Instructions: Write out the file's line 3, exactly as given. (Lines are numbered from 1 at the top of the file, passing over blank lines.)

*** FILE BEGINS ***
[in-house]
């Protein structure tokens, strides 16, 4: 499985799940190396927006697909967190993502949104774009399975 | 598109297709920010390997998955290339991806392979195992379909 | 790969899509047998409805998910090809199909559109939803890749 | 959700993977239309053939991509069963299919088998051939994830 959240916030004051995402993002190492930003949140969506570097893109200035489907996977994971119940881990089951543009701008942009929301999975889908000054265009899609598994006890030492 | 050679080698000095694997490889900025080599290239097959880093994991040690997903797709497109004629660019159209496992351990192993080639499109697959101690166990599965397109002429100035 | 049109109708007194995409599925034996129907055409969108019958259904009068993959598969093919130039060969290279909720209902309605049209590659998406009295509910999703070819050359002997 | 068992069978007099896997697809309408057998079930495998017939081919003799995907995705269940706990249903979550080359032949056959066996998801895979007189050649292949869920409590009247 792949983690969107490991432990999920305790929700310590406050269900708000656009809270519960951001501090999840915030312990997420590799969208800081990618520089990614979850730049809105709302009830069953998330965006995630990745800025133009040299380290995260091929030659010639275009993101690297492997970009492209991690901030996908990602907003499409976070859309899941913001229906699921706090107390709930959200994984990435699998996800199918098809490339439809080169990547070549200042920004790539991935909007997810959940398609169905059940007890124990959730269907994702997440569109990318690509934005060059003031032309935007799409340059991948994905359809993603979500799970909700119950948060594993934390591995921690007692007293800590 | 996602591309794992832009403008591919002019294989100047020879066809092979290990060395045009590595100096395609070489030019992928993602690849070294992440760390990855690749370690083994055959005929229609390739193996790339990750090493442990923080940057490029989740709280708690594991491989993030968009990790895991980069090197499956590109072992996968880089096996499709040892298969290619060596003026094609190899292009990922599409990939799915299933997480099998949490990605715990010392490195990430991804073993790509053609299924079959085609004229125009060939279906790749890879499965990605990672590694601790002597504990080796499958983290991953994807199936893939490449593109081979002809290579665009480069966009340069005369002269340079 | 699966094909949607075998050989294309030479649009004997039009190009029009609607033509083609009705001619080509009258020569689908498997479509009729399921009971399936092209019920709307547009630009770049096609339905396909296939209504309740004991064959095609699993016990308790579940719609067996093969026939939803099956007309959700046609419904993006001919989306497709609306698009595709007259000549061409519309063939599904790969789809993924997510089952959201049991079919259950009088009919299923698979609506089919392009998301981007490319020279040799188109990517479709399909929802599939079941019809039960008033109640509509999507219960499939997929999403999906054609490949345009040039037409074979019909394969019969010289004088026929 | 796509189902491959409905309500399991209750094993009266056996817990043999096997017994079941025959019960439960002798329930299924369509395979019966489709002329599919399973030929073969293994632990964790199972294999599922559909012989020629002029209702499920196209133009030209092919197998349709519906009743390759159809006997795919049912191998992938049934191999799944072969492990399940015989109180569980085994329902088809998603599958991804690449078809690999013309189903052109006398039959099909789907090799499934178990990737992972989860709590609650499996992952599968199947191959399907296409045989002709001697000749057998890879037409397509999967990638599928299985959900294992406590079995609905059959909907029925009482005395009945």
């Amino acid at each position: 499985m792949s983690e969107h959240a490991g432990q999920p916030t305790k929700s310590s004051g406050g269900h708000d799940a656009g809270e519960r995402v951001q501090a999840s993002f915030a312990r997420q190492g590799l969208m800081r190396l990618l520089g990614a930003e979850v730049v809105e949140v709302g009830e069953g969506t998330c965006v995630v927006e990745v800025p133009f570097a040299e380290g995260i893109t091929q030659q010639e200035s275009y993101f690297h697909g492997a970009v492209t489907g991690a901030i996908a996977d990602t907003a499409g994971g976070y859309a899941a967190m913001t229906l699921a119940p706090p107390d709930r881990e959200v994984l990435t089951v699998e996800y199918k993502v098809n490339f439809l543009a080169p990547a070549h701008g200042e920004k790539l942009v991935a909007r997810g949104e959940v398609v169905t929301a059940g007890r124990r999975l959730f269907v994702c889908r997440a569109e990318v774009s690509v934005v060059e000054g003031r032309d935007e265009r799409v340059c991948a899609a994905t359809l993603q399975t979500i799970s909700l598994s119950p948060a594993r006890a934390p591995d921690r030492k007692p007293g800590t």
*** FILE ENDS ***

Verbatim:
């Amino acid at each position: 499985m792949s983690e969107h959240a490991g432990q999920p916030t305790k929700s310590s004051g406050g269900h708000d799940a656009g809270e519960r995402v951001q501090a999840s993002f915030a312990r997420q190492g590799l969208m800081r190396l990618l520089g990614a930003e979850v730049v809105e949140v709302g009830e069953g969506t998330c965006v995630v927006e990745v800025p133009f570097a040299e380290g995260i893109t091929q030659q010639e200035s275009y993101f690297h697909g492997a970009v492209t489907g991690a901030i996908a996977d990602t907003a499409g994971g976070y859309a899941a967190m913001t229906l699921a119940p706090p107390d709930r881990e959200v994984l990435t089951v699998e996800y199918k993502v098809n490339f439809l543009a080169p990547a070549h701008g200042e920004k790539l942009v991935a909007r997810g949104e959940v398609v169905t929301a059940g007890r124990r999975l959730f269907v994702c889908r997440a569109e990318v774009s690509v934005v060059e000054g003031r032309d935007e265009r799409v340059c991948a899609a994905t359809l993603q399975t979500i799970s909700l598994s119950p948060a594993r006890a934390p591995d921690r030492k007692p007293g800590t």